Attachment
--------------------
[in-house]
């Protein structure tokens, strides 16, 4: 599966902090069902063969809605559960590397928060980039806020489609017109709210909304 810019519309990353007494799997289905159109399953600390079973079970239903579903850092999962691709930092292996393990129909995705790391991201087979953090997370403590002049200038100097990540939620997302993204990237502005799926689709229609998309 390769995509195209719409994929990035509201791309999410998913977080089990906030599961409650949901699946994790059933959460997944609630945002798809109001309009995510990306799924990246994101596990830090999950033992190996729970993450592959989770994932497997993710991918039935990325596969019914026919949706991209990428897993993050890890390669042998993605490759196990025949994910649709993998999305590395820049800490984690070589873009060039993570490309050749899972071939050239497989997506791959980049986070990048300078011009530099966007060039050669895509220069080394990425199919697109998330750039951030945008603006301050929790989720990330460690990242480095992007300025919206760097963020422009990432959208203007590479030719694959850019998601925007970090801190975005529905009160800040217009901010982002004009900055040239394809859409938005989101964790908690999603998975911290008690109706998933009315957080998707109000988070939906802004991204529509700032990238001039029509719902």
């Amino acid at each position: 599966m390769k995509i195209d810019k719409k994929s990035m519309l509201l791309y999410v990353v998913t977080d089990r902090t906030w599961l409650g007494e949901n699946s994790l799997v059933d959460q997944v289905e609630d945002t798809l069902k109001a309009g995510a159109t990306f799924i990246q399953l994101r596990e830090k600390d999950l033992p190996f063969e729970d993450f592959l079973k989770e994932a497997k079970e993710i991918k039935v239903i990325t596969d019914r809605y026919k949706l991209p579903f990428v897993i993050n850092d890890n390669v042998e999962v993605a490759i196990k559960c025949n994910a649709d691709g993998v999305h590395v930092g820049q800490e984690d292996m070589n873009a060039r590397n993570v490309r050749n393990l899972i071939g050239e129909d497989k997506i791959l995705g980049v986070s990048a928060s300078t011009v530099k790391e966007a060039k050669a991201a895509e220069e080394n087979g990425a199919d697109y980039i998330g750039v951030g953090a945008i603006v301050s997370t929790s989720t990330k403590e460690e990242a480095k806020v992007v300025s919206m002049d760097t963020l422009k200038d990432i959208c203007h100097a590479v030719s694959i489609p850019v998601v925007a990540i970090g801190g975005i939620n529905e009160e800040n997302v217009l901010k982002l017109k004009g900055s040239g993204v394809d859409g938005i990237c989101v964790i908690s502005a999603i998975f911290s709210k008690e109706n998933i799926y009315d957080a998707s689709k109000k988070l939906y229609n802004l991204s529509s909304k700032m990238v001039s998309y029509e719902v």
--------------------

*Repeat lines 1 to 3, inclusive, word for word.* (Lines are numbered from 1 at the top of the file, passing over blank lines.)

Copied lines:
[in-house]
């Protein structure tokens, strides 16, 4: 599966902090069902063969809605559960590397928060980039806020489609017109709210909304 810019519309990353007494799997289905159109399953600390079973079970239903579903850092999962691709930092292996393990129909995705790391991201087979953090997370403590002049200038100097990540939620997302993204990237502005799926689709229609998309 390769995509195209719409994929990035509201791309999410998913977080089990906030599961409650949901699946994790059933959460997944609630945002798809109001309009995510990306799924990246994101596990830090999950033992190996729970993450592959989770994932497997993710991918039935990325596969019914026919949706991209990428897993993050890890390669042998993605490759196990025949994910649709993998999305590395820049800490984690070589873009060039993570490309050749899972071939050239497989997506791959980049986070990048300078011009530099966007060039050669895509220069080394990425199919697109998330750039951030945008603006301050929790989720990330460690990242480095992007300025919206760097963020422009990432959208203007590479030719694959850019998601925007970090801190975005529905009160800040217009901010982002004009900055040239394809859409938005989101964790908690999603998975911290008690109706998933009315957080998707109000988070939906802004991204529509700032990238001039029509719902």
């Amino acid at each position: 599966m390769k995509i195209d810019k719409k994929s990035m519309l509201l791309y999410v990353v998913t977080d089990r902090t906030w599961l409650g007494e949901n699946s994790l799997v059933d959460q997944v289905e609630d945002t798809l069902k109001a309009g995510a159109t990306f799924i990246q399953l994101r596990e830090k600390d999950l033992p190996f063969e729970d993450f592959l079973k989770e994932a497997k079970e993710i991918k039935v239903i990325t596969d019914r809605y026919k949706l991209p579903f990428v897993i993050n850092d890890n390669v042998e999962v993605a490759i196990k559960c025949n994910a649709d691709g993998v999305h590395v930092g820049q800490e984690d292996m070589n873009a060039r590397n993570v490309r050749n393990l899972i071939g050239e129909d497989k997506i791959l995705g980049v986070s990048a928060s300078t011009v530099k790391e966007a060039k050669a991201a895509e220069e080394n087979g990425a199919d697109y980039i998330g750039v951030g953090a945008i603006v301050s997370t929790s989720t990330k403590e460690e990242a480095k806020v992007v300025s919206m002049d760097t963020l422009k200038d990432i959208c203007h100097a590479v030719s694959i489609p850019v998601v925007a990540i970090g801190g975005i939620n529905e009160e800040n997302v217009l901010k982002l017109k004009g900055s040239g993204v394809d859409g938005i990237c989101v964790i908690s502005a999603i998975f911290s709210k008690e109706n998933i799926y009315d957080a998707s689709k109000k988070l939906y229609n802004l991204s529509s909304k700032m990238v001039s998309y029509e719902v």